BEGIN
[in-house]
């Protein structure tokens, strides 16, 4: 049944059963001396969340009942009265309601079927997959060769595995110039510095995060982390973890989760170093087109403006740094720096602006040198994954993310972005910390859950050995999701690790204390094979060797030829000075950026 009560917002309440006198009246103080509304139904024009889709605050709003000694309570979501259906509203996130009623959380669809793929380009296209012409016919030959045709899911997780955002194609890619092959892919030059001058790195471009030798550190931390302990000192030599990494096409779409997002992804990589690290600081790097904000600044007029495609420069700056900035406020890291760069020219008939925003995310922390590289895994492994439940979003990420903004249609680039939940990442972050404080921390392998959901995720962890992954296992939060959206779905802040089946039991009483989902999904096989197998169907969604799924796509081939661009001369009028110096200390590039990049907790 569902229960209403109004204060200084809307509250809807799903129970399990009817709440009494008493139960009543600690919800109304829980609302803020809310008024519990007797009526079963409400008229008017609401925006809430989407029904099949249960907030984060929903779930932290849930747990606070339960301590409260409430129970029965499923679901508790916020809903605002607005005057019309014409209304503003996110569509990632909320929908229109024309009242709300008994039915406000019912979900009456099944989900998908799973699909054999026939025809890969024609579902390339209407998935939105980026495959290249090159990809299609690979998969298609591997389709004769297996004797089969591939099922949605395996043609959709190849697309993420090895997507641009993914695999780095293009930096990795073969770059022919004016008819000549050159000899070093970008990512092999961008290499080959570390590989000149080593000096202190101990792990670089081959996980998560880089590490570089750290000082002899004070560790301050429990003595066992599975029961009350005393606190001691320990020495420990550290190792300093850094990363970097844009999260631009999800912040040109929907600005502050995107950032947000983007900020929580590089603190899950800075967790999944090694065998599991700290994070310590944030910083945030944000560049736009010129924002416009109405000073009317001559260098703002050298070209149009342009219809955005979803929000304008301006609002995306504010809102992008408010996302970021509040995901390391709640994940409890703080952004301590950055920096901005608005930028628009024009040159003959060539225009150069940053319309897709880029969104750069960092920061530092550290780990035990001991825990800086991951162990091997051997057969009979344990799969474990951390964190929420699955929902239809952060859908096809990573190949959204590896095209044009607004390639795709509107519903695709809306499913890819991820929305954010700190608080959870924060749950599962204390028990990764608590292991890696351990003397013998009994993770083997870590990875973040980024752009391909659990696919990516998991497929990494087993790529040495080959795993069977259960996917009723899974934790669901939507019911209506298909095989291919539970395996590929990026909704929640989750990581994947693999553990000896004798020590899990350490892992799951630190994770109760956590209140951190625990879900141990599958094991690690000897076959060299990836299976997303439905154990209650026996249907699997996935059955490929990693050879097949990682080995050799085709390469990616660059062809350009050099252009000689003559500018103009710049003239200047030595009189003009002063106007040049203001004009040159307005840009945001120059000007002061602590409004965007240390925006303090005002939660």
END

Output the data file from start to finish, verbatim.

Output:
[in-house]
């Protein structure tokens, strides 16, 4: 049944059963001396969340009942009265309601079927997959060769595995110039510095995060982390973890989760170093087109403006740094720096602006040198994954993310972005910390859950050995999701690790204390094979060797030829000075950026 009560917002309440006198009246103080509304139904024009889709605050709003000694309570979501259906509203996130009623959380669809793929380009296209012409016919030959045709899911997780955002194609890619092959892919030059001058790195471009030798550190931390302990000192030599990494096409779409997002992804990589690290600081790097904000600044007029495609420069700056900035406020890291760069020219008939925003995310922390590289895994492994439940979003990420903004249609680039939940990442972050404080921390392998959901995720962890992954296992939060959206779905802040089946039991009483989902999904096989197998169907969604799924796509081939661009001369009028110096200390590039990049907790 569902229960209403109004204060200084809307509250809807799903129970399990009817709440009494008493139960009543600690919800109304829980609302803020809310008024519990007797009526079963409400008229008017609401925006809430989407029904099949249960907030984060929903779930932290849930747990606070339960301590409260409430129970029965499923679901508790916020809903605002607005005057019309014409209304503003996110569509990632909320929908229109024309009242709300008994039915406000019912979900009456099944989900998908799973699909054999026939025809890969024609579902390339209407998935939105980026495959290249090159990809299609690979998969298609591997389709004769297996004797089969591939099922949605395996043609959709190849697309993420090895997507641009993914695999780095293009930096990795073969770059022919004016008819000549050159000899070093970008990512092999961008290499080959570390590989000149080593000096202190101990792990670089081959996980998560880089590490570089750290000082002899004070560790301050429990003595066992599975029961009350005393606190001691320990020495420990550290190792300093850094990363970097844009999260631009999800912040040109929907600005502050995107950032947000983007900020929580590089603190899950800075967790999944090694065998599991700290994070310590944030910083945030944000560049736009010129924002416009109405000073009317001559260098703002050298070209149009342009219809955005979803929000304008301006609002995306504010809102992008408010996302970021509040995901390391709640994940409890703080952004301590950055920096901005608005930028628009024009040159003959060539225009150069940053319309897709880029969104750069960092920061530092550290780990035990001991825990800086991951162990091997051997057969009979344990799969474990951390964190929420699955929902239809952060859908096809990573190949959204590896095209044009607004390639795709509107519903695709809306499913890819991820929305954010700190608080959870924060749950599962204390028990990764608590292991890696351990003397013998009994993770083997870590990875973040980024752009391909659990696919990516998991497929990494087993790529040495080959795993069977259960996917009723899974934790669901939507019911209506298909095989291919539970395996590929990026909704929640989750990581994947693999553990000896004798020590899990350490892992799951630190994770109760956590209140951190625990879900141990599958094991690690000897076959060299990836299976997303439905154990209650026996249907699997996935059955490929990693050879097949990682080995050799085709390469990616660059062809350009050099252009000689003559500018103009710049003239200047030595009189003009002063106007040049203001004009040159307005840009945001120059000007002061602590409004965007240390925006303090005002939660």